City council holds police pay ordinance to one reading

Council meets on police pay
(Source: KAIT)
(Source: KAIT)
The city council chambers were at capacity Tuesday night (Source: KAIT)
The city council chambers were at capacity Tuesday night (Source: KAIT)

JONESBORO, AR (KAIT) - The Jonesboro City Council Chambers were filled to capacity Tuesday night. The meeting started at 5:30 p.m., but by 4:50 p.m., the Jonesboro Fire Department had to turn people away because the room was full.

The topic that drew so many people there: police pay.

It's an issue that Jonesboro officers have been trying to resolve for years. Officers at JPD have low wages compared to other departments in the state. They also have no way to advance to their pay from minimum salaries.

Tuesday night, Jonesboro City Employee Representative Larry Jackson said it's something all city employees face, not just the uniformed ones.

"We're not here to boycott. We didn't bring any backhoes or tractors or mowers to put out there in the parking lot and boycott and cause a problem," Jackson said, referencing the police parking protest at Jonesboro City Hall earlier this year.

When it came time for the council to consider the ordinance, it was held to just one reading, per Police Chief Rick Elliott's request.

Despite the motion to hold the ordinance, officer spouses and officers themselves got up before the packed house and made their voices heard.

"Please understand that these officers have been asking for this for two years," Haley Stout said. "So let's take care of that and then work on the rest of the city and the non-uniform officers."

Stout, an officer's wife, asked the council to support the men and women who protect and serve the city.

"As families of these officers, we are here to show our support for the job they do every day. We are asking you to support the police pay proposal to show these officers that you support what they do each day," Stout said.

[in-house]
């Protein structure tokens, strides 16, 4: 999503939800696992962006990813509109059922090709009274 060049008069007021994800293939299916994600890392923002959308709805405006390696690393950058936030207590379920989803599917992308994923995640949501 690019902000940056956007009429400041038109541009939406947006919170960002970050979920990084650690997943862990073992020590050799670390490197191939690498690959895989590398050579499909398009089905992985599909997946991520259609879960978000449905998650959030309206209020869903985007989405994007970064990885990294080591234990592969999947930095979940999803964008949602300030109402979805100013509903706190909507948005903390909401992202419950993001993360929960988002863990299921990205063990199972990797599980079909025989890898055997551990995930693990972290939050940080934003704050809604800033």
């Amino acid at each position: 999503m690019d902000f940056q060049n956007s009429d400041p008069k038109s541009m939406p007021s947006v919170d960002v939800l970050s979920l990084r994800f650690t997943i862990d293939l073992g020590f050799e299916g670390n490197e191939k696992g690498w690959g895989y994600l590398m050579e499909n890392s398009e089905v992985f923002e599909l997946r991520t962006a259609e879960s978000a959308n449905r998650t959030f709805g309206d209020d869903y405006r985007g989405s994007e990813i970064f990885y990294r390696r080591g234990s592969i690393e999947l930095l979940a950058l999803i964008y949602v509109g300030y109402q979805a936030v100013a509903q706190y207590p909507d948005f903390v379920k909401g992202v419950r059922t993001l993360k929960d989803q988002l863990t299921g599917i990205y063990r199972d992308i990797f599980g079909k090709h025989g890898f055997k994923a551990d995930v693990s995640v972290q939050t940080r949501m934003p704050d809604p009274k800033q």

Following Stout's speech, Officer Heath Loggains spoke before the council about his experience as an underpaid officer.

"Throughout the last 5 years that I've sat through committees and council meetings and everything else. We've always been told 'We're going to postpone it,'" Loggains said. "I'm going to make this a bit more personal for you, during those 5 years, I was a single dad. During those 5 years, I relied on second, sometimes third, sometimes fourth jobs, where I was working 18 hours a day after working a regular 8-hour shift for the city, just to make ends meet."

Loggains, who has been on the force 9 years, said every time the issue is postponed, it's like being slapped in the face.

"Right now, I'm at $33,981. That's after 9 years of being here, I'm a mid-point guy," Loggains said. "I have a trainee who I've had for 6 days now. Her pay is $32,429. That's a difference of $1,552 for 9 years of my life that I've given to this city."

After the meeting, Chief Elliott addressed his officers. He explained that Councilman Dover told him Tuesday afternoon that he and some of the finance committee members are working on a salary plan for non-uniform employees also.

"By taking our numbers, they think they can incorporate what we've got and come up with something across the city," said Chief Elliott. "We're ready for this to go forward to the second and third reading for the council, and if they have anything that's comparable or better we'll stop and take a look at it."

Chief Elliott said that Councilman Dover wanted to address some issues he had with the proposed police pay step plan too.

Per that plan, patrolmen would get a raise at 1, 3, 5, 7, 10, 15, and 20 years.

"He saying maybe look at a scale of say $1,000 every year. You're still accomplishing the same goal of getting to your mid-point in 10 years. The scale itself is kind of irrelevant," Chief Elliott said.

The next city council meeting is September 20 at 5:30 p.m.

Copyright 2016 KAIT. All rights reserved.

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